K'tan exco: 'Crazy people' living in squalor have higher immunity to Covid-19
Kelantan Local Government, Housing and Health Committee chairperson Dr Izani Husin has claimed that the mentally ill who are homeless are not infected with Covid-19 as they have developed stronger immunity from living in filthy conditions.
In a strange exchange in the Kelantan state legislative assembly, Izani (PAS - Kijang) said this when answering a question on the conditions of mental health patients in Kelantan during the Covid-19 pandemic.
Mohd Alwi Che Ahmad (Umno-Kok Lanas) in a supplementary question had asked how homeless orang gila (crazy people) were not infected with Covid-19 despite not following the standard operating procedures (SOP).
In his answer, Izani (above) posited the possibility that the mentally ill who are homeless may have more resistance to diseases and antibodies than others.
"Where we can be resistant to three things, they are resistant to 50.
"Because they are always in a dirty state, Allah allows the body to create antibodies to fight the thing (germs)," he added.
Izani said the more one is exposed to germs and viruses, the more one's resistance and immunity will increase.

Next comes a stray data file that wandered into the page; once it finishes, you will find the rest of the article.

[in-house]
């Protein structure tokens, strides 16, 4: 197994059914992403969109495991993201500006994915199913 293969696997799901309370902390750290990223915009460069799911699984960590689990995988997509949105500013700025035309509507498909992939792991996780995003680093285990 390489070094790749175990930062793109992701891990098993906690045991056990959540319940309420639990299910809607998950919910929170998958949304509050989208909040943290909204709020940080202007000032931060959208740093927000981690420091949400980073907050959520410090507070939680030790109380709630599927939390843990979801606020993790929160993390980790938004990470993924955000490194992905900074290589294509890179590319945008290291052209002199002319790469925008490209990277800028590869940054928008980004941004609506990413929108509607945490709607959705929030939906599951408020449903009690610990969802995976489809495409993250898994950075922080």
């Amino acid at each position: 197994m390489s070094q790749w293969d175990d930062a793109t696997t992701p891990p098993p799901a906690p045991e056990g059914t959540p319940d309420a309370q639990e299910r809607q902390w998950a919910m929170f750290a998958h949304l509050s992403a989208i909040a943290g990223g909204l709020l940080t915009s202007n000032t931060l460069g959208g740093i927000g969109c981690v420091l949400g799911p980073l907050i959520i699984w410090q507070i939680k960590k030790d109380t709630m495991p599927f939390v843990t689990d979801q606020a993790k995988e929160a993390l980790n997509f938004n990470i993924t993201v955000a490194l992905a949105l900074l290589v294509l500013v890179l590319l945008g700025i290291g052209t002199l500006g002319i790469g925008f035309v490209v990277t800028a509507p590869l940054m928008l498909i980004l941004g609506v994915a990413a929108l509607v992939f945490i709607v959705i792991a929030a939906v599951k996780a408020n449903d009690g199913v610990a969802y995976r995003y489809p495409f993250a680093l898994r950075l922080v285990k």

"They (the mentally handicapped) are often (exposed) to these conditions. (For example), if we eat something contaminated it will affect our stomach, but they do not (get sick)," he added.
This discussion was part of the question-and-answer session at the fourth session of the 14th Kelantan state assembly in Kota Darulnaim, Kota Bharu, today.
No suicides in Kelantan
Earlier, the assembly was told that no suicide cases were recorded in Kelantan during the Covid-19 pandemic.
Izani said the mental health of the people in Kelantan is in good condition.
The mental health management of Covid-19 patients and their close contacts, as well as staff during the pandemic, was coordinated through the Mental and Psychosocial Health Support Services of the State Health Department, he added.
"No suicide cases have been recorded in Kelantan.
“During the Covid-19 pandemic that began in March last year until July 31, a total of 44,003 tele-psychosocial evaluations were performed on Covid-19 patients and close contacts.
"Of that number, only 30 people or 0.07 percent needed a referral to a psychiatrist and no suicide cases were reported," he explained.